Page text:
Greenberger acknowledged that there will be mistakes in this code and part of the commission’s job in next month is to try to find them and “just fix ’em as we go along.” He also made it clear the ZCC members have to be defenders of this new code as they go out in the community. “Zoning does not control behavior. We can’t legislate it out. A lot of what council gets asked to fix through zoning is often behavior. We can’t try to attack a thing we cannot fix.
“Why is this going to work? I think it’s gonna pass. I’m not going to put a couple years of my life into it to see it go down because of cynicism. It will work because we tried to be reasonable. We have not tried to unreasonably limit developers and we have responded to community interests. It’s a pretty big middle of road stratgey that we will stick to and avoid radical initiatives in neighborhoods that are otherwise doing fine. This will be a document that is worthy of being defended. PCPC and council will be the front line defenders when the ZCC is disbanded. We have to be advocates of that.”
Prior to an informational presentation to City Council in the near future, civic engagement meetings at 10 district council locations will follow in September and early October. The ZCC will also meet twice in October with the goal to get a final code rewrite in front of City Council by Nov. 10 with the hope of getting the code into law by 2011.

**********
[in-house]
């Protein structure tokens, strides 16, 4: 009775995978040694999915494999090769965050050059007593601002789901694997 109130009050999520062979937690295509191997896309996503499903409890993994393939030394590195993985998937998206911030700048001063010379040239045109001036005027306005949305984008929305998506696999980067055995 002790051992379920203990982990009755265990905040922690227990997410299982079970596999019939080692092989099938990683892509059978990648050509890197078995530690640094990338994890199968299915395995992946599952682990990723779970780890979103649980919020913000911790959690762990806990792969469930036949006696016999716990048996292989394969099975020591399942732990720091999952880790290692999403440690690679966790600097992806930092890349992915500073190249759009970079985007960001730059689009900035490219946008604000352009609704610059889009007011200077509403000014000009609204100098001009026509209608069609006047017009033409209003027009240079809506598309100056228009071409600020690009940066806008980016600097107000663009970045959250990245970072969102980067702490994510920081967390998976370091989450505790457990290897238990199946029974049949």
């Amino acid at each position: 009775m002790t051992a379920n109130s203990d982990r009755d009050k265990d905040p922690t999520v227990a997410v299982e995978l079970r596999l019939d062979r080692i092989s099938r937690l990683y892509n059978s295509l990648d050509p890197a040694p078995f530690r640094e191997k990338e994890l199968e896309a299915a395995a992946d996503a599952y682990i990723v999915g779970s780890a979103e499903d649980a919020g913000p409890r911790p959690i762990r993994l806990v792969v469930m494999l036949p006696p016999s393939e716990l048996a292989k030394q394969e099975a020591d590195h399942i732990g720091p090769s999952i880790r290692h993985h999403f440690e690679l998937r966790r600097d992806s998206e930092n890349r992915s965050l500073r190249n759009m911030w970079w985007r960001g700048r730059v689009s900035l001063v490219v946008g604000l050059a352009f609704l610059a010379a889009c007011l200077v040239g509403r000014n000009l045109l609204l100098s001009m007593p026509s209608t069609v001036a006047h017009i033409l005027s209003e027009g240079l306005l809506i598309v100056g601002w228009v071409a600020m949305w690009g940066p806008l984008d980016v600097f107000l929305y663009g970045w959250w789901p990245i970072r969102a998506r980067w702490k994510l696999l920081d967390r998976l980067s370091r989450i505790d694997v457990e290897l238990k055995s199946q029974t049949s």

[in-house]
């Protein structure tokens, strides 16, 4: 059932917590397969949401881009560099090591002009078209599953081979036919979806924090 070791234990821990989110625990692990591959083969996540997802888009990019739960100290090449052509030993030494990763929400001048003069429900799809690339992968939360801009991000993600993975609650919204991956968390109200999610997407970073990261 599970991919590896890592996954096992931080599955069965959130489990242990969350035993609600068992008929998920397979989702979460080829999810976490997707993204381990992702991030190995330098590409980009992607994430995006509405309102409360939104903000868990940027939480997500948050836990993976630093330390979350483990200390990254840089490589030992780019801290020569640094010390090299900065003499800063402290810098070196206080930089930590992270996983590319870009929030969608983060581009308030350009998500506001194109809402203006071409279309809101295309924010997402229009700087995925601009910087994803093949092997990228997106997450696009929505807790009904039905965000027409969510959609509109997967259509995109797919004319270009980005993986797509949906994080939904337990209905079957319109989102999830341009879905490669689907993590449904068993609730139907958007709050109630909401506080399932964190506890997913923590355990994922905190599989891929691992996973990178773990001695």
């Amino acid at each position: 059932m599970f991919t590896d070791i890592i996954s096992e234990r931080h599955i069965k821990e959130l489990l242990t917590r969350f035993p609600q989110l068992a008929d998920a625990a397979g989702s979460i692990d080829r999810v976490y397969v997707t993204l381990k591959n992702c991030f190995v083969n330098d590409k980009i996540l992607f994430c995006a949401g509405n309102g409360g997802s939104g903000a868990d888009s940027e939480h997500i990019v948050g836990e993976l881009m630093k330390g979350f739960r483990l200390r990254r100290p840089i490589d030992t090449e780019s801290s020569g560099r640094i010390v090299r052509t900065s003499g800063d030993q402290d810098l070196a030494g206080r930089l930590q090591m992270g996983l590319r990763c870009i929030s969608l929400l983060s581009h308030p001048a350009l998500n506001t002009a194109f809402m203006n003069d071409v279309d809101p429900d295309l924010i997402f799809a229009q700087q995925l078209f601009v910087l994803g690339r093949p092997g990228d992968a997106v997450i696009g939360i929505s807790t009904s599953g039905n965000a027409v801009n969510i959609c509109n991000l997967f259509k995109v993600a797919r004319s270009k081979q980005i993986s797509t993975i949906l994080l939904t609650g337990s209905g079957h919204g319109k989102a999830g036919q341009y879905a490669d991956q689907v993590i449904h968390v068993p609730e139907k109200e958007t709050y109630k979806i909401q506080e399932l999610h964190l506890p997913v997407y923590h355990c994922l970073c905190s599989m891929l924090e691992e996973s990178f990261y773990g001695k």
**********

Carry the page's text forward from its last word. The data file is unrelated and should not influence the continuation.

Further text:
According to Executive Director Eva Gladstein, the council district specific meetings will begin the week of September 20th and run through the week of November 8th – with some exceptions:
– ZCC community meetings are not scheduling the last week of October or first week in November, to avoid conflicts w/ Phila2035.
– ZCC is also not scheduling council district specific meetings on Nov. 8th to avoid a conflict with Green2015.
– All but two of the meetings will take place from 6 to 8 p.m.; one will be a weekday morning and one will be a Saturday morning.
– The meetings will take the form of an “open house” rather than breaking down into small group discussions.
Civic Engagement Committee chair Stella Tsai said the council district meetings will be “very ambitious and dates will be circulated soon.” During the two-hour sessions citizens can come and go as they please and interact with staff. A survey posted online will be a virtual open house.
Gladstein also said the ZCC will have briefing meetings with the Committee of Seventy next week; the BIA on Sept. 15, and the Urban Land Institute Sept. 23.
Gladstein also reminded the gathered that the draft of the consolidated code will be posted on the ZoningMatters website following the meeting. Every Free Library (there are 53) will also have a copy. A new survey will be available online in two weeks. Gladstein said the ZCC is still working on a Zoning Code Administration manual that will detail process and procedures and the ZCC still has a working group dealing with the Center City Overlay. In particular they still have to look at building height and bulk issues. The signage work group is also still engaged.